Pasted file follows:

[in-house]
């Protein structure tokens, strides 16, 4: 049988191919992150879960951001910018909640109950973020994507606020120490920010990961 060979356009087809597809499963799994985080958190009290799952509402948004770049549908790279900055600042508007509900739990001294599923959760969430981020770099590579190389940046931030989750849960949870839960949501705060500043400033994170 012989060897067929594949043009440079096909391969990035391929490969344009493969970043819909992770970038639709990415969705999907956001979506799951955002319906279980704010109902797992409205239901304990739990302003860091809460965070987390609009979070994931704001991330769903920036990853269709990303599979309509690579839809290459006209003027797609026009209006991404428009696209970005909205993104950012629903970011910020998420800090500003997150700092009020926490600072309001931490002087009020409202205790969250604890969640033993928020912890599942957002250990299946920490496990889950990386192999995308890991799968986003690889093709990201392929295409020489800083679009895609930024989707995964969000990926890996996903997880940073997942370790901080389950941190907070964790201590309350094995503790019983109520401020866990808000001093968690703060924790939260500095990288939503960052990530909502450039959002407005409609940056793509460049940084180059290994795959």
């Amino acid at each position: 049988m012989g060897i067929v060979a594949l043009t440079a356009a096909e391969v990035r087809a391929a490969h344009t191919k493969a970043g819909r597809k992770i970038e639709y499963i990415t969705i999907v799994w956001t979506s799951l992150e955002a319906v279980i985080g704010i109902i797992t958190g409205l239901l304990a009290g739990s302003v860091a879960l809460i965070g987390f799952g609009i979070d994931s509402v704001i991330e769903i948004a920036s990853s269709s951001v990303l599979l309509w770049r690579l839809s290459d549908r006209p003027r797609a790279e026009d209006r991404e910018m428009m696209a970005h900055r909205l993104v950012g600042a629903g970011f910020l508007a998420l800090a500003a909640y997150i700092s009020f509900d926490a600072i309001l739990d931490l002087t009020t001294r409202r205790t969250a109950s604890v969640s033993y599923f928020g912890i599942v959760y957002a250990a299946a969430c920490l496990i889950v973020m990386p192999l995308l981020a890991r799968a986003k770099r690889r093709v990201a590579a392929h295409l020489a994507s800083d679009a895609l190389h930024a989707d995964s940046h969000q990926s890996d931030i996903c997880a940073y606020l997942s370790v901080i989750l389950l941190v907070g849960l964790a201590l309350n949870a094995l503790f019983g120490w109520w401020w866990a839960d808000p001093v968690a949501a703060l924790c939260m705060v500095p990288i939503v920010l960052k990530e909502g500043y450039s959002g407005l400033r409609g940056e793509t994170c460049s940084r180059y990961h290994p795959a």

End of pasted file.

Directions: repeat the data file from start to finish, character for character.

[in-house]
């Protein structure tokens, strides 16, 4: 049988191919992150879960951001910018909640109950973020994507606020120490920010990961 060979356009087809597809499963799994985080958190009290799952509402948004770049549908790279900055600042508007509900739990001294599923959760969430981020770099590579190389940046931030989750849960949870839960949501705060500043400033994170 012989060897067929594949043009440079096909391969990035391929490969344009493969970043819909992770970038639709990415969705999907956001979506799951955002319906279980704010109902797992409205239901304990739990302003860091809460965070987390609009979070994931704001991330769903920036990853269709990303599979309509690579839809290459006209003027797609026009209006991404428009696209970005909205993104950012629903970011910020998420800090500003997150700092009020926490600072309001931490002087009020409202205790969250604890969640033993928020912890599942957002250990299946920490496990889950990386192999995308890991799968986003690889093709990201392929295409020489800083679009895609930024989707995964969000990926890996996903997880940073997942370790901080389950941190907070964790201590309350094995503790019983109520401020866990808000001093968690703060924790939260500095990288939503960052990530909502450039959002407005409609940056793509460049940084180059290994795959």
């Amino acid at each position: 049988m012989g060897i067929v060979a594949l043009t440079a356009a096909e391969v990035r087809a391929a490969h344009t191919k493969a970043g819909r597809k992770i970038e639709y499963i990415t969705i999907v799994w956001t979506s799951l992150e955002a319906v279980i985080g704010i109902i797992t958190g409205l239901l304990a009290g739990s302003v860091a879960l809460i965070g987390f799952g609009i979070d994931s509402v704001i991330e769903i948004a920036s990853s269709s951001v990303l599979l309509w770049r690579l839809s290459d549908r006209p003027r797609a790279e026009d209006r991404e910018m428009m696209a970005h900055r909205l993104v950012g600042a629903g970011f910020l508007a998420l800090a500003a909640y997150i700092s009020f509900d926490a600072i309001l739990d931490l002087t009020t001294r409202r205790t969250a109950s604890v969640s033993y599923f928020g912890i599942v959760y957002a250990a299946a969430c920490l496990i889950v973020m990386p192999l995308l981020a890991r799968a986003k770099r690889r093709v990201a590579a392929h295409l020489a994507s800083d679009a895609l190389h930024a989707d995964s940046h969000q990926s890996d931030i996903c997880a940073y606020l997942s370790v901080i989750l389950l941190v907070g849960l964790a201590l309350n949870a094995l503790f019983g120490w109520w401020w866990a839960d808000p001093v968690a949501a703060l924790c939260m705060v500095p990288i939503v920010l960052k990530e909502g500043y450039s959002g407005l400033r409609g940056e793509t994170c460049s940084r180059y990961h290994p795959a």